In the meanwhile, Agent Velasquez, who understood Spanish and who was in a vehicle parked in an alleyway nearby, had been monitoring the portable transmitting device Agent Mouriski had attached to the informant's body. He could hear six separate and distinct voices, but due to outside interference, could not discern what was being said; three of the voices sounded like the voices of women, two sounded like the voices of men, and one sounded like a small boy. At one point, Agent Velasquez heard someone say in Spanish, "Does he have twenty?" but was unable to attribute the statement to any particular voice.

After Rodriguez turned north onto Sierra Vista he immediately was observed by Agent Mouriski from the latter's vantage point in the parking lot on the north side of Kings Canyon Road. Agent Mouriski drove his automobile over to where Rodriguez was standing and the [66 Cal. App. 3d 704] informant got into the vehicle; Rodriguez handed the agent a plastic bag containing 20 balloons of heroin. He also handed Agent Mouriski $50 of the currency that had been given to him earlier that evening. Rodriguez again was searched thoroughly for contraband and money; none was found upon his person or in his clothing.

At about 6:45 p.m., Agent Wade saw the white Ford pickup truck which was parked in front of the Alejandrez residence start up and proceed west along East El Monte. As the pickup drove out of Agent Wade's view, Agent James Pell, who was driving an unmarked vehicle approximately two blocks west, saw the pickup truck turn right at the intersection of East El Monte Avenue and Maple Avenue, and then proceed north along Maple toward Kings Canyon Road. Agent Pell identified appellant Ray Sepeda as the driver of the white pickup truck.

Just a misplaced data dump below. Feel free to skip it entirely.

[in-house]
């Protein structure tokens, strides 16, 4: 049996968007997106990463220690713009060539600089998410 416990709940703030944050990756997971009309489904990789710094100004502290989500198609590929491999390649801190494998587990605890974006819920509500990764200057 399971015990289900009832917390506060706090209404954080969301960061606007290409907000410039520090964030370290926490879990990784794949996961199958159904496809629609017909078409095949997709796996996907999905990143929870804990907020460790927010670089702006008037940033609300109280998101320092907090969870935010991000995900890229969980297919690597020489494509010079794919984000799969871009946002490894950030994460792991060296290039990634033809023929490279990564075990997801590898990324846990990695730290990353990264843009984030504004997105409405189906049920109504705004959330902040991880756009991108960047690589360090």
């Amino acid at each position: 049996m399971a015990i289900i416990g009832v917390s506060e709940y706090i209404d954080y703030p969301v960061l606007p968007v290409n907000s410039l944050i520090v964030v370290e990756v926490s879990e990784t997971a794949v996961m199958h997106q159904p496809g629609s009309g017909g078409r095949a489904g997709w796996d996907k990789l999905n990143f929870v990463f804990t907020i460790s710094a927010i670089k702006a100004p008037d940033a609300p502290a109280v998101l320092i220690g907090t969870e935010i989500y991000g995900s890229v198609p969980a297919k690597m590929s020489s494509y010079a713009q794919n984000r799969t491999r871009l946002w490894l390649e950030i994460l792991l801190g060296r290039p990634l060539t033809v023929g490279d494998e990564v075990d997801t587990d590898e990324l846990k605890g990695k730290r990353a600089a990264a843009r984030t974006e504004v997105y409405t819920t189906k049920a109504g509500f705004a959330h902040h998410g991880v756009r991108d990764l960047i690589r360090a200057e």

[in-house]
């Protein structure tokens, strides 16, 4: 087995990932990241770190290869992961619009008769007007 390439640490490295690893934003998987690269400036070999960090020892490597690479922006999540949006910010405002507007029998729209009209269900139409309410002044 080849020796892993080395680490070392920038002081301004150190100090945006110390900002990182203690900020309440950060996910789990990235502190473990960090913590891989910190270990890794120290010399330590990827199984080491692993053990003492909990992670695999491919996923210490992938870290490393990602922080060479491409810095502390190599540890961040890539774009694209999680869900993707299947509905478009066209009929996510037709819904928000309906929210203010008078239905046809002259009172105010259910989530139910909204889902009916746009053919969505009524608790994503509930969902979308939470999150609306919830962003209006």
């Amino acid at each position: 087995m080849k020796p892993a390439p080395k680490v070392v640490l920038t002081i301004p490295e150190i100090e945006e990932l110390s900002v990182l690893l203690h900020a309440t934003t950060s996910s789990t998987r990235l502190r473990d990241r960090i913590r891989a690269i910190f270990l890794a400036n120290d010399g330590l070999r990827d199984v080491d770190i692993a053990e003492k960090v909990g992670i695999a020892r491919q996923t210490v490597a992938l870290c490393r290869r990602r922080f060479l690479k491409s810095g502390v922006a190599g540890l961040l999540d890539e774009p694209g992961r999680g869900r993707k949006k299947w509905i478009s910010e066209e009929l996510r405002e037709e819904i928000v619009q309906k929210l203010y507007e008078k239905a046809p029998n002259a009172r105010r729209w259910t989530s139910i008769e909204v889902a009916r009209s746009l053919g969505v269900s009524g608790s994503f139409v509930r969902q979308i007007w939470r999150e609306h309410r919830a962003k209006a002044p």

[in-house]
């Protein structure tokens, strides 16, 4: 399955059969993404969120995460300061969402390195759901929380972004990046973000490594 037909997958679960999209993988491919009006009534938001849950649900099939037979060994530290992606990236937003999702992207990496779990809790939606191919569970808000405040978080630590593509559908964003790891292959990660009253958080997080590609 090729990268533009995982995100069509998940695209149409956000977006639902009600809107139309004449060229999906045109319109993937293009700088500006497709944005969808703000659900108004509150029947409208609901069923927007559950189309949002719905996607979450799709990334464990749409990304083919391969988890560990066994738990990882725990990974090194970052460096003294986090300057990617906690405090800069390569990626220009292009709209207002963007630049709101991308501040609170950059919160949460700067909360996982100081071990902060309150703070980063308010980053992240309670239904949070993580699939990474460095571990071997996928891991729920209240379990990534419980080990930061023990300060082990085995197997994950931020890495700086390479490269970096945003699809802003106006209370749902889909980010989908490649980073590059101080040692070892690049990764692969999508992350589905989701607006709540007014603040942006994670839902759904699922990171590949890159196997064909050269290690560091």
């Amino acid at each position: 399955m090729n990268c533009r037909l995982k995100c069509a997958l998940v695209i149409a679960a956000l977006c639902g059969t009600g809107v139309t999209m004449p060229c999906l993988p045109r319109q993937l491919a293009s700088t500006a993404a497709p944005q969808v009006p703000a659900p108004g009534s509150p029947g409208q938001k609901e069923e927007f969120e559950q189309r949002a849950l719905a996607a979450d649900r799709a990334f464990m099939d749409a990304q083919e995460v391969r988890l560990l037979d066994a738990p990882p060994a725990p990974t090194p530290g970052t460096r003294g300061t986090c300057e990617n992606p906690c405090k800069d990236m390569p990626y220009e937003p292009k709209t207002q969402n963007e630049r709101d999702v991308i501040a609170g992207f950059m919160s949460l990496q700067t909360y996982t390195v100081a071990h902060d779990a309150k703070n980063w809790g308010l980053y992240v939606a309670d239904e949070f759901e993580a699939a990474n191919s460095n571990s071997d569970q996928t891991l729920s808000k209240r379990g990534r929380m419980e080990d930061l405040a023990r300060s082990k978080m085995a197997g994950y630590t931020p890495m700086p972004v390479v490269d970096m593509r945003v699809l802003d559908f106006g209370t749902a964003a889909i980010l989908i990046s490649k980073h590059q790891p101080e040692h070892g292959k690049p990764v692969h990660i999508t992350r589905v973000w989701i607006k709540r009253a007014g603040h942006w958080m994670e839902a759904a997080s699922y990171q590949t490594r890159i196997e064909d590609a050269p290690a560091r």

At trial, Rodriguez testified that after he left Agent Mouriski on Sierra Vista, he walked to the residence of Enrique and Louisa Alejandrez, where a small boy answered when he knocked at the front door. Then, at Enrique Alejandrez' invitation, the informant entered the residence and sat down in the living room; at the time, Enrique's wife Louisa and the couple's daughter were in the home. Rodriguez told Enrique Alejandrez that he wanted to purchase $150 worth of heroin. In response, Mr. Alejandrez explained that he would make the necessary arrangement to obtain the contraband; he made a telephone call to a person he referred to as "Chanate." The informant knew that appellant Ray Sepeda sometimes used that name.

Rodriguez testified that about 6:30 p.m. a white Ford pickup truck pulled up and parked in front of the Alejandrez residence. Then, appellant Ray Sepeda got out of the driver's side of the truck while his wife, appellant Lanora Sepeda, exited from the passenger side; they walked into the living room of the Alejandrez residence. Enrique Alejandrez asked appellant Ray Sepeda, "Have you got it?" and the latter replied that he did. When Mr. Alejandrez asked appellant Ray Sepeda "to give it to him," appellant Lanora Sepeda removed from her brassiere a clear plastic bag containing 20 rolled-up balloons; she handed the bag and balloons to her husband. At that point, appellant Ray Sepeda asked Enrique Alejandrez for the money and Enrique said that Rodriguez had it. The informant asked appellant Ray Sepeda how much the heroin would cost, and Mr. Sepeda replied that he would sell the 20 balloons for $5 a balloon. Rodriguez gave appellant Ray Sepeda $100 in [66 Cal. App. 3d 705] exchange for the balloons, turned around and walked out of the residence.